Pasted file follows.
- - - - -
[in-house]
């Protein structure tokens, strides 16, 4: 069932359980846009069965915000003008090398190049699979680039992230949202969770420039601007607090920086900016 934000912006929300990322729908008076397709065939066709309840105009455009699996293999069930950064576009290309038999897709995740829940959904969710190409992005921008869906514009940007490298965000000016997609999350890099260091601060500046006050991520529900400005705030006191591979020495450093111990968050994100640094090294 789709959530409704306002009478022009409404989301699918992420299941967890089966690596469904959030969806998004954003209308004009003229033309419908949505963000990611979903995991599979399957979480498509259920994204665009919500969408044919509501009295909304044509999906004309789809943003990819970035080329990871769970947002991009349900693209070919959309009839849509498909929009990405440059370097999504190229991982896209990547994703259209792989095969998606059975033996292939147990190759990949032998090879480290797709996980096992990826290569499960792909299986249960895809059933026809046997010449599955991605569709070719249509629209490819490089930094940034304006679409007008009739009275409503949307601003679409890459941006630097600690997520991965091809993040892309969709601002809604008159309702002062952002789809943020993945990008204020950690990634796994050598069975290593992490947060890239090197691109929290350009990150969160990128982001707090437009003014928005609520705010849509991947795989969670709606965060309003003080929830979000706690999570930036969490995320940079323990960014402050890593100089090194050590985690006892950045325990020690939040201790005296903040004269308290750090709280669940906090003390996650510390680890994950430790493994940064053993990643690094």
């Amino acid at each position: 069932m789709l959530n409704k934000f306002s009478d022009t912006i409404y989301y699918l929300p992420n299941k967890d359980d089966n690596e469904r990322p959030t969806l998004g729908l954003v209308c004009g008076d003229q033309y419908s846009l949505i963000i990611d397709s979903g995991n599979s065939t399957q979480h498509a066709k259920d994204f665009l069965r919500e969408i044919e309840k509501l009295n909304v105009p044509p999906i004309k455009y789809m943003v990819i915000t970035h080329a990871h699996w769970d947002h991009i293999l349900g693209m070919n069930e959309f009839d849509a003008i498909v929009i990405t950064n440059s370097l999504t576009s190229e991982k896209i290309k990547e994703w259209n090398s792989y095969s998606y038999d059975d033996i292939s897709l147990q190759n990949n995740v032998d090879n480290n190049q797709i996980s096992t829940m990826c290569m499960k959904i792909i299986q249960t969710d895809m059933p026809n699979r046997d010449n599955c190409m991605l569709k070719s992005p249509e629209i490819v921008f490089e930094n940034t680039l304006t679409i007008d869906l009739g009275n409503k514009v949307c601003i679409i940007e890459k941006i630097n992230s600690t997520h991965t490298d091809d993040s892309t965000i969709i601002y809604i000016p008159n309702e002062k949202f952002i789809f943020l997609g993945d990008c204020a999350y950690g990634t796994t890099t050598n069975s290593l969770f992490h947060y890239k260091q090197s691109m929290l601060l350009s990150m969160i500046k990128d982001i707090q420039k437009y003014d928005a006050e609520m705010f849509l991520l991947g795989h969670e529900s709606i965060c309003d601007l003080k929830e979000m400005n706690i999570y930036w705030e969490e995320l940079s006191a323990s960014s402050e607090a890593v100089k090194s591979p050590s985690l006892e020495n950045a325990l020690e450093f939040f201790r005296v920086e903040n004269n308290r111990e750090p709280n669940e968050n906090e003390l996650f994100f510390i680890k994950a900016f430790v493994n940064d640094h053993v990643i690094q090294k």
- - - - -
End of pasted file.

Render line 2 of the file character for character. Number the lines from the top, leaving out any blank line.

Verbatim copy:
């Protein structure tokens, strides 16, 4: 069932359980846009069965915000003008090398190049699979680039992230949202969770420039601007607090920086900016 934000912006929300990322729908008076397709065939066709309840105009455009699996293999069930950064576009290309038999897709995740829940959904969710190409992005921008869906514009940007490298965000000016997609999350890099260091601060500046006050991520529900400005705030006191591979020495450093111990968050994100640094090294 789709959530409704306002009478022009409404989301699918992420299941967890089966690596469904959030969806998004954003209308004009003229033309419908949505963000990611979903995991599979399957979480498509259920994204665009919500969408044919509501009295909304044509999906004309789809943003990819970035080329990871769970947002991009349900693209070919959309009839849509498909929009990405440059370097999504190229991982896209990547994703259209792989095969998606059975033996292939147990190759990949032998090879480290797709996980096992990826290569499960792909299986249960895809059933026809046997010449599955991605569709070719249509629209490819490089930094940034304006679409007008009739009275409503949307601003679409890459941006630097600690997520991965091809993040892309969709601002809604008159309702002062952002789809943020993945990008204020950690990634796994050598069975290593992490947060890239090197691109929290350009990150969160990128982001707090437009003014928005609520705010849509991947795989969670709606965060309003003080929830979000706690999570930036969490995320940079323990960014402050890593100089090194050590985690006892950045325990020690939040201790005296903040004269308290750090709280669940906090003390996650510390680890994950430790493994940064053993990643690094």